SeaKnots

Sailing around the world or even around the lake has inherent dangers. There is the possibility of falling off the boat, being hit in the head with the boom, jamming your feet on the toe jammers that decorate the deck, getting your fingers caught in a cleat. While no one goes to sea wishing for an accident, sailing like all sports must be approached with a bail out plan.

Taking on the challenge of skippering a 28 foot monohull in our local women's series is a job I take seriously. With safety as the number #1 concern, it seemed logical that every crew member would need to learn every job on the boat. Then, once familiar with all aspects of what makes a sailboat move and the tactics involved with starts, mark roundings, and choosing the right side of the course crewmembers could be assigned based on the best person for the job.

After a year and a half of racing with the same five crew the time for a rotation came. Looking back changing three positions at the same time may not have been the best decision. However, as a veteran educator I know that sooner or later people have to be given independent practice, without assistance to secure their knowledge and skill. Taking a chance that the crew would exceed my expectation, I was disappointed with our dismal finishes.

Our coach said what he could to make me feel like changing positions was a stupid decision. Another competitor and reigning club champion tried to put salt on my wounds when she proclaimed, "My crew doesn't want to make any changes." Processing that statement made me realize that while on her boat people prefer the autistic never change the routine approach to racing, I contend that until my crew are familiar with all aspects of racing we will never rise to the level I envision.

In retrospect only two positions should have been changed at one time. With that water under the bridge, I look forward our next race with a renewed spirit and with at least three crew who have achieved a level of proficiency that will get us around the race course in record time. What do you think? Do you want your crew to learn all that they can, or do you prefer to limit their expertise to just one job? I'm curious , , , let me know your thoughts.

Capt. Sass,

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Comment by Frank Balcer on February 11, 2010 at 11:00am
One thing i always do is wear shoes while im sailing. Nothing worse than to screw up a sailing trip is to start off with a broken toe..........
Comment by PCarrico on February 9, 2010 at 9:13pm
Marlene, I'm impressed that you have a coach, but I'm not impressed with your coach. The race you made the crew changes in was probably not a championship race. You did something that probably improved your crew in the long run. If you want a successful crew, that's exactly the thing you need to do.
Your crew probably have more appreciation for each other and their specialties, and if that was the least beneficial result of your experiment, then you've succeeded.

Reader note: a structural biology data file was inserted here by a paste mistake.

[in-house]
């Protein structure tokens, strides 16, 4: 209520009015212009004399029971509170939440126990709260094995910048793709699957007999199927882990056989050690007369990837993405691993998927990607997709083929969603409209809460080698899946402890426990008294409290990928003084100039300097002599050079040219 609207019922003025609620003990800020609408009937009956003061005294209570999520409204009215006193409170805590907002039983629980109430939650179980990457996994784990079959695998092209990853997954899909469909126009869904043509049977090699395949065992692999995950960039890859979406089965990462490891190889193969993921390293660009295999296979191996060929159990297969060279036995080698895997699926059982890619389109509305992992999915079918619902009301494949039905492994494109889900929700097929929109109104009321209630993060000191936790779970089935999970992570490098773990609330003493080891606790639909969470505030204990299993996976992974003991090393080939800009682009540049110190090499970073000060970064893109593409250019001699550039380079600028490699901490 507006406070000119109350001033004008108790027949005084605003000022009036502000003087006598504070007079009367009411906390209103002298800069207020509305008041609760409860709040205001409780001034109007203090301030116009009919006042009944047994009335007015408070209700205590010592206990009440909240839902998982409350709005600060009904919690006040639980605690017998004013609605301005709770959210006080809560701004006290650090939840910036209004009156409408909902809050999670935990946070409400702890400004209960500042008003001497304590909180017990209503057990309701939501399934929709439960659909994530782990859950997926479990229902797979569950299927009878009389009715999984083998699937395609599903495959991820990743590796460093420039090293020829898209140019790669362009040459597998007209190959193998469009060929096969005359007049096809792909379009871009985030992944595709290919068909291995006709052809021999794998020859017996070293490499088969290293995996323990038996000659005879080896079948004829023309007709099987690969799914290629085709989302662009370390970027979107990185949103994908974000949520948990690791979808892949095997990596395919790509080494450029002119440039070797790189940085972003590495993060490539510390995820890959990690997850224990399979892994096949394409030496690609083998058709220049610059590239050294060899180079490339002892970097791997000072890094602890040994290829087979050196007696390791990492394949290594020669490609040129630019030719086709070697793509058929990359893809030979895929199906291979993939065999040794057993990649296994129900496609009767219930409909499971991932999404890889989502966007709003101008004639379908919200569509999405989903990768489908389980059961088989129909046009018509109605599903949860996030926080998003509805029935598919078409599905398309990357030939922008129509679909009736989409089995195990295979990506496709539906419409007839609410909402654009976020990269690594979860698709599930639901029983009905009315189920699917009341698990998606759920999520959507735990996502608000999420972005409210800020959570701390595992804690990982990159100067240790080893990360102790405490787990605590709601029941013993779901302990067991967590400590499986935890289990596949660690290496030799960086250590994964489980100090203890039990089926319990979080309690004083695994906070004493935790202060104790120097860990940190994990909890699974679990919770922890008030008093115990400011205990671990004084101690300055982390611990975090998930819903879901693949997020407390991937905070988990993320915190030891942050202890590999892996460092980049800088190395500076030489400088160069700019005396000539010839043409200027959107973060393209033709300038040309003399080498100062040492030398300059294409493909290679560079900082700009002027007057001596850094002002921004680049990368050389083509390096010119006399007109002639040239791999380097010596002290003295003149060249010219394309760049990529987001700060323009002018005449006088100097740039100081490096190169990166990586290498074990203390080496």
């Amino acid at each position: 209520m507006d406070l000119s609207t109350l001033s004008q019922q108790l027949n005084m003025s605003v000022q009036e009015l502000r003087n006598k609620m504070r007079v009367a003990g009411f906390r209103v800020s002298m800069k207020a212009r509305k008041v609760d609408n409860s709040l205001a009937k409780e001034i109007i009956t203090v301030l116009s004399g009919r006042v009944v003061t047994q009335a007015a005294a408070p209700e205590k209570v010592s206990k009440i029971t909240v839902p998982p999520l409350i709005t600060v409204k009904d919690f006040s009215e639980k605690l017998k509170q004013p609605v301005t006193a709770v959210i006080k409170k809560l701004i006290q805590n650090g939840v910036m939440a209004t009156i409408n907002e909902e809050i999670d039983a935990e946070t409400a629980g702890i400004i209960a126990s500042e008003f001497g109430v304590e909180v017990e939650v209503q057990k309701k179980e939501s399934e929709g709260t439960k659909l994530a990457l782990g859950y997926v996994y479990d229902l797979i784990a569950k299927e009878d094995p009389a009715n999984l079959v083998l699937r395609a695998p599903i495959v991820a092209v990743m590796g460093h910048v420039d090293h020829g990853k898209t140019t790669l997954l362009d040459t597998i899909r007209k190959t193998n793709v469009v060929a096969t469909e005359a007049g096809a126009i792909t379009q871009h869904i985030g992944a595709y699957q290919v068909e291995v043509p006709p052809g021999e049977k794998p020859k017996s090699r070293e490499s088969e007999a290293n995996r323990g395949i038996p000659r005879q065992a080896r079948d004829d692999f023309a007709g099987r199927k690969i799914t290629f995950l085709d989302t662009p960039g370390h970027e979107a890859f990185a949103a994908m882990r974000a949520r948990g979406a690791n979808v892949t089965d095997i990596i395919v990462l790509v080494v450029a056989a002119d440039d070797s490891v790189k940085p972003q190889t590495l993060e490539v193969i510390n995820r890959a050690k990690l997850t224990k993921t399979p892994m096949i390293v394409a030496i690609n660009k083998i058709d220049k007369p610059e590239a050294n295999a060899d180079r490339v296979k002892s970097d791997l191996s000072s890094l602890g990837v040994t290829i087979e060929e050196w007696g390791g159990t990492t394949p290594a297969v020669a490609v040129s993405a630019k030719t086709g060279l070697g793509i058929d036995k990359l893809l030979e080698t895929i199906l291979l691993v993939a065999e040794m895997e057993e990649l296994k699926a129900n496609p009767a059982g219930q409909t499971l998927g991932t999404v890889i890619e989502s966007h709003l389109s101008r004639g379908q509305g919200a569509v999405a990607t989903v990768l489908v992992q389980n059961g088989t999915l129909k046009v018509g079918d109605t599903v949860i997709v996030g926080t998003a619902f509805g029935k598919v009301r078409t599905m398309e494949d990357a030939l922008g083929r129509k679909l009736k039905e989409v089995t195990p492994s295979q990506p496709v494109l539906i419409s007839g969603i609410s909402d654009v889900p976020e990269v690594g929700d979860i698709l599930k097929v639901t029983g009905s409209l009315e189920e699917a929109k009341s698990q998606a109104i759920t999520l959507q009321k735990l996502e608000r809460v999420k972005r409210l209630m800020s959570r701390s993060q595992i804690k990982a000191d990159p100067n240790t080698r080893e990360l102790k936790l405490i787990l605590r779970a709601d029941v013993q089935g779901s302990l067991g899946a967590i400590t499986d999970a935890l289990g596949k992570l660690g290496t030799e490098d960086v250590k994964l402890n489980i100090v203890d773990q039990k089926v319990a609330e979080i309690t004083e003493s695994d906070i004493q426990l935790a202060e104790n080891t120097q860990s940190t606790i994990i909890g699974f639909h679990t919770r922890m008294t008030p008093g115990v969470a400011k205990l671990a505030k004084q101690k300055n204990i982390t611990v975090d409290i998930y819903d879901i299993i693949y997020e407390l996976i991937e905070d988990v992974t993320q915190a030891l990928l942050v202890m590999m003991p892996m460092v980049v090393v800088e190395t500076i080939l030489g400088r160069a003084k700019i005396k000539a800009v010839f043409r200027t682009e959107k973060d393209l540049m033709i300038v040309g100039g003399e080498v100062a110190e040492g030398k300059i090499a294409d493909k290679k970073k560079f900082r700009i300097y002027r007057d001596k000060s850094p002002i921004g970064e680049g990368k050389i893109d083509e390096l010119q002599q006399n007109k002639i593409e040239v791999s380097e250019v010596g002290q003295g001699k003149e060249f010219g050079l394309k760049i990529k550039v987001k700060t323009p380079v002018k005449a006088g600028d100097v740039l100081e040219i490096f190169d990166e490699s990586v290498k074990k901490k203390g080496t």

Comment by Marlene A. Sassaman on February 1, 2010 at 9:05pm
Melissa's response makes me want to cry. How I would love to get an on the water practice 4 - 5 days a week! With our crew we are fortunate to have one inside chalk/talk or one dockside drill each week with only some of the crew participating. We can sometimes get out on the water on a Saturday and a Sunday. Changing positions at the first race of a new season was the only way to start improving overall performance by learning how what one person does impacts another. We also have the challenge of not having the same crew members show up for our monthly races which reinforces the need for cross training. Every one of our crew is fortunate to be able to handle every single task. More importantly, our goal is to be sure everyone knows every job in case of an emergency. As the weather warms up and daylight lasts longer we will be able to increase our practice sessions.

Here's another question. How helpful do you think it is to have your big boat crew learn to sail a small boat such as a sunfish or other single handed boat?

Your feedback is appreciated. Where do you race and on what type of boat?
Comment by Melissa Renee on January 31, 2010 at 8:45pm
That is a tough question. I think it depends on each individual crew members abilities, attitude, learning skills and bringing it all together as a team. No one person makes a racing boat. It is a team effort, everyone doing the task at hand in concert. I personally won't change 3 positions during the race without tons of practice. By tons, at least 3 weeks out on the water, 4-5 days a week.
I think everyone should be familiar enough with all positions. In some respects be good at them all too. This sets up the team thinking ahead, knowing what each person is going to do when and how. It is that unspoken communication that can take a team to the next level.

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